Watching various classical ballets. Thinking about the heroines, who are often longing for love in impossible situations with Princes, and who usually die.
Juliet. Giselle. Odette.
While making a new work for female ballet dancers, one of them described her role as a solo artist in classical ballet. She told me a story about a rehearsal director that asked her to sit in the audience one night to watch the other soloist perform the role that they shared. She resisted and thought it would rattle her nerves too much to watch. But when she did, she explained that she realized it was the Corps behind her that gave her strength as a soloist. She saw and experienced the massive set, lights, and the large group of women standing on stage behind her. She then understood that she was part of a community, and that it wasn’t her sole responsibility to achieve perfection on stage.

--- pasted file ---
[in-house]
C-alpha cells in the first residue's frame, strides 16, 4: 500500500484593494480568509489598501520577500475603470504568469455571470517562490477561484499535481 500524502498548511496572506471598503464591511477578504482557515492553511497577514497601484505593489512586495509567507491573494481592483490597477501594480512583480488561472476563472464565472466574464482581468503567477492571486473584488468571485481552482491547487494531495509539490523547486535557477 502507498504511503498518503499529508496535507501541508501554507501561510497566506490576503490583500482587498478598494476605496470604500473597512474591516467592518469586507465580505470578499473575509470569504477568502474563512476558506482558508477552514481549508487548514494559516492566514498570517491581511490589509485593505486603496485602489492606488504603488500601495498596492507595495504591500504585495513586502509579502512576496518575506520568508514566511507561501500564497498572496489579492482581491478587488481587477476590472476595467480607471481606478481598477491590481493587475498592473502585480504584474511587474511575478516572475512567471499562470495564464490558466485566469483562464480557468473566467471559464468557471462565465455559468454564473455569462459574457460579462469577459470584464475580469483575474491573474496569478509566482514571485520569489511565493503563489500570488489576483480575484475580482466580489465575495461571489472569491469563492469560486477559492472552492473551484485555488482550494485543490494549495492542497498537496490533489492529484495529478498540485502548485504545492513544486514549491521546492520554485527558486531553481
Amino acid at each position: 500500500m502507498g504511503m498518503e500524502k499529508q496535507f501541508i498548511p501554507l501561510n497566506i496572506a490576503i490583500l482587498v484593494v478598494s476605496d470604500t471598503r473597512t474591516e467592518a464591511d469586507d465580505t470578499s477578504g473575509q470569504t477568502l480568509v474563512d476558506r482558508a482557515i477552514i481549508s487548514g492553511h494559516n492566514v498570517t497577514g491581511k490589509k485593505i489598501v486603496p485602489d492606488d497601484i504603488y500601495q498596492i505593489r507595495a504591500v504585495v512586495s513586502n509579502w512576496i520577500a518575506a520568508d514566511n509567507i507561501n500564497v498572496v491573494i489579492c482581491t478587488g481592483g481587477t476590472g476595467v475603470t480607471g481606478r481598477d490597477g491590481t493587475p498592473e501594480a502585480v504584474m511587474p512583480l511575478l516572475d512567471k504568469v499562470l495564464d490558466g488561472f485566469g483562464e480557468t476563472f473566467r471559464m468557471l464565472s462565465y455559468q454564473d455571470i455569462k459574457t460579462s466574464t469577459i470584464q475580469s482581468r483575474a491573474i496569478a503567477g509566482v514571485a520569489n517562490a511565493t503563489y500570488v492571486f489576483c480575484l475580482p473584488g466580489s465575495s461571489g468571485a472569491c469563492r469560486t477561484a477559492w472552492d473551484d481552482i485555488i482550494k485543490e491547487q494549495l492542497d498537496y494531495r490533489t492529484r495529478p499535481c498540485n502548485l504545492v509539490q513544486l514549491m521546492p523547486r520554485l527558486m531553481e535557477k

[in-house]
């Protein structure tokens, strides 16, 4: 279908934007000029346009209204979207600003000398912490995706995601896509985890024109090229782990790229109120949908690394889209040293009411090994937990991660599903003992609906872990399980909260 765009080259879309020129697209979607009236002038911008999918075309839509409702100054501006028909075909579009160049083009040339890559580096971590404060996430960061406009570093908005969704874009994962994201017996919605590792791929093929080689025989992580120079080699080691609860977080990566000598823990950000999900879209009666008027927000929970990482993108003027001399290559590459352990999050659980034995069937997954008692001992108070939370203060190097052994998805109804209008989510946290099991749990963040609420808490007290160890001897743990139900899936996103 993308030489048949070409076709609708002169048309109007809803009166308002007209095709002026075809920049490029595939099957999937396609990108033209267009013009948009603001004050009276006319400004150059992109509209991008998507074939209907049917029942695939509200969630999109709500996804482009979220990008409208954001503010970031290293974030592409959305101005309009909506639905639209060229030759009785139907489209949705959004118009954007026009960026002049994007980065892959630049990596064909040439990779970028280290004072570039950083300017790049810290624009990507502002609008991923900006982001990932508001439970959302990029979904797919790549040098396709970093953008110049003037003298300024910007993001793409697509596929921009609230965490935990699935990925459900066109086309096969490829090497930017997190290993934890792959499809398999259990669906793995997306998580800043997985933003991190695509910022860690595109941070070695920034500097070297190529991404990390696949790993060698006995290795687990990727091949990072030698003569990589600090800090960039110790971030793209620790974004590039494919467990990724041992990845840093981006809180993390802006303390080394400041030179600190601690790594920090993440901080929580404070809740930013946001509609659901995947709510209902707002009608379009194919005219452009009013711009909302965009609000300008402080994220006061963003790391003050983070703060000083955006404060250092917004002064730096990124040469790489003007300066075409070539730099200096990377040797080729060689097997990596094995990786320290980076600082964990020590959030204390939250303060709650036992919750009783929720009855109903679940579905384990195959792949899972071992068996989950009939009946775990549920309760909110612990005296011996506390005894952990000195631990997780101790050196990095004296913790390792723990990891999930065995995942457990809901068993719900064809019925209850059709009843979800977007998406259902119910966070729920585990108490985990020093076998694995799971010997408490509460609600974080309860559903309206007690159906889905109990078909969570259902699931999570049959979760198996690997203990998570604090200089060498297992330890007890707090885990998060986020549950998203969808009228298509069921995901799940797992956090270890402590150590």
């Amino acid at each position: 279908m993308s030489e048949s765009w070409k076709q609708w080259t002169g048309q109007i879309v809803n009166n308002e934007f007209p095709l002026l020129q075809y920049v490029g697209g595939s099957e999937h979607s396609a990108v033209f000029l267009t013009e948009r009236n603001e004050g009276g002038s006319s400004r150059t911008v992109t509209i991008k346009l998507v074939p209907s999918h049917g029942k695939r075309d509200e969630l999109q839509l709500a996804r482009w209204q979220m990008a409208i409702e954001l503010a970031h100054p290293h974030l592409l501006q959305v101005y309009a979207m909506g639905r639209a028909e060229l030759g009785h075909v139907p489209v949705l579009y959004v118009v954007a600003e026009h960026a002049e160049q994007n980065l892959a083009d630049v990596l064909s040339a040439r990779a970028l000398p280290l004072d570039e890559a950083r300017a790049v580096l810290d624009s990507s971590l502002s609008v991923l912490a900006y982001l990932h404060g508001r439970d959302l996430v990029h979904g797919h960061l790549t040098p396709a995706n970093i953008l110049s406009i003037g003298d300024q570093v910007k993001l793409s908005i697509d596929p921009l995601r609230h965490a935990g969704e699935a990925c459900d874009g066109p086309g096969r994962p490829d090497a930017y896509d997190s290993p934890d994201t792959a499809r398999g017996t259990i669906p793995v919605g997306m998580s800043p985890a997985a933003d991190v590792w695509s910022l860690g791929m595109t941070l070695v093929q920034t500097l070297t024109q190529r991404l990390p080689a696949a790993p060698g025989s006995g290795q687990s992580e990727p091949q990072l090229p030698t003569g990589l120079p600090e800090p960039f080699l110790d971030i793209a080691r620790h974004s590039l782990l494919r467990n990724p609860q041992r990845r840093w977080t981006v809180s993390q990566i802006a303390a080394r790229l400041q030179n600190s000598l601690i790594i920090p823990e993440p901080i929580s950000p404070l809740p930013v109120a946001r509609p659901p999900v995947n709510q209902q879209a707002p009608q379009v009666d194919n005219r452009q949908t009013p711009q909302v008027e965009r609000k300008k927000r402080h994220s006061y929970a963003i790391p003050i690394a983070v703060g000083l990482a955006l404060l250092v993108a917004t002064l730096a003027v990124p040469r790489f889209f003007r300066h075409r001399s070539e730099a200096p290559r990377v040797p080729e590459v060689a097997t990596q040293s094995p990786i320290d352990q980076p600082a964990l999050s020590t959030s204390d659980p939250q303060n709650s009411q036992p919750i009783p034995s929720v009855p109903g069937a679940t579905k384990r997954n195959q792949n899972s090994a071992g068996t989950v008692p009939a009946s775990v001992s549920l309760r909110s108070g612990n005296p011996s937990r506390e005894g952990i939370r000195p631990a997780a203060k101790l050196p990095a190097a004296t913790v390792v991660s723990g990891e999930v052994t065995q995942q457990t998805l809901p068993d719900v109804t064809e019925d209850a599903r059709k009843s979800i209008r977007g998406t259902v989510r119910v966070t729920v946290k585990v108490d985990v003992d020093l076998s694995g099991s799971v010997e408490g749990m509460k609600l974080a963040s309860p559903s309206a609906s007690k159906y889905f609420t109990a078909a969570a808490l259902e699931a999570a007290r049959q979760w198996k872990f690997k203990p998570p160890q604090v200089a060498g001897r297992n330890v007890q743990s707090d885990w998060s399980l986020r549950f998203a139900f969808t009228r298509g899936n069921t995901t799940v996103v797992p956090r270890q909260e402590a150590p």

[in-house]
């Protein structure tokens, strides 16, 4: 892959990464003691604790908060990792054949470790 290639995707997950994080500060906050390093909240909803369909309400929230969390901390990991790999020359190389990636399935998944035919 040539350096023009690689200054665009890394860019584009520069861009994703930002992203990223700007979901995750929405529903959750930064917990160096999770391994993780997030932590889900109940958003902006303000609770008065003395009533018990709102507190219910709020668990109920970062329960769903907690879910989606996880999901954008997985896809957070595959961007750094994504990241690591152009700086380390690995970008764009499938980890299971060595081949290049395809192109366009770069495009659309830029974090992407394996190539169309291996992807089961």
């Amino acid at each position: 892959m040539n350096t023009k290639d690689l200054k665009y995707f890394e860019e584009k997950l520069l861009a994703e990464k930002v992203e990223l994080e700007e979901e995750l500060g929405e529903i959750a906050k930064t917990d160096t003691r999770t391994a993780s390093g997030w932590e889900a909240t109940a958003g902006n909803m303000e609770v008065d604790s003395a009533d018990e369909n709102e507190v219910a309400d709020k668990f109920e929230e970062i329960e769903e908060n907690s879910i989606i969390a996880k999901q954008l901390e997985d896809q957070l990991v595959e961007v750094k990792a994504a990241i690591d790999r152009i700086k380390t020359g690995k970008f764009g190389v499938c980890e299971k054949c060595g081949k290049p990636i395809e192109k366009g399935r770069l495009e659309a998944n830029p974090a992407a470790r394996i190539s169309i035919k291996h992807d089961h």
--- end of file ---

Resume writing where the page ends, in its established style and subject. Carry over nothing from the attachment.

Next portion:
Despite the proverbial, inherently sexist storyline of the female character destroyed by love, the performance of classical ballet often includes sections of dancing for large groups of women. These moments construct an invisible, meta-connection between the bodies of those women. The relationship of their collective dancing embodies a reverberating energy that moves with and holds the soloist up.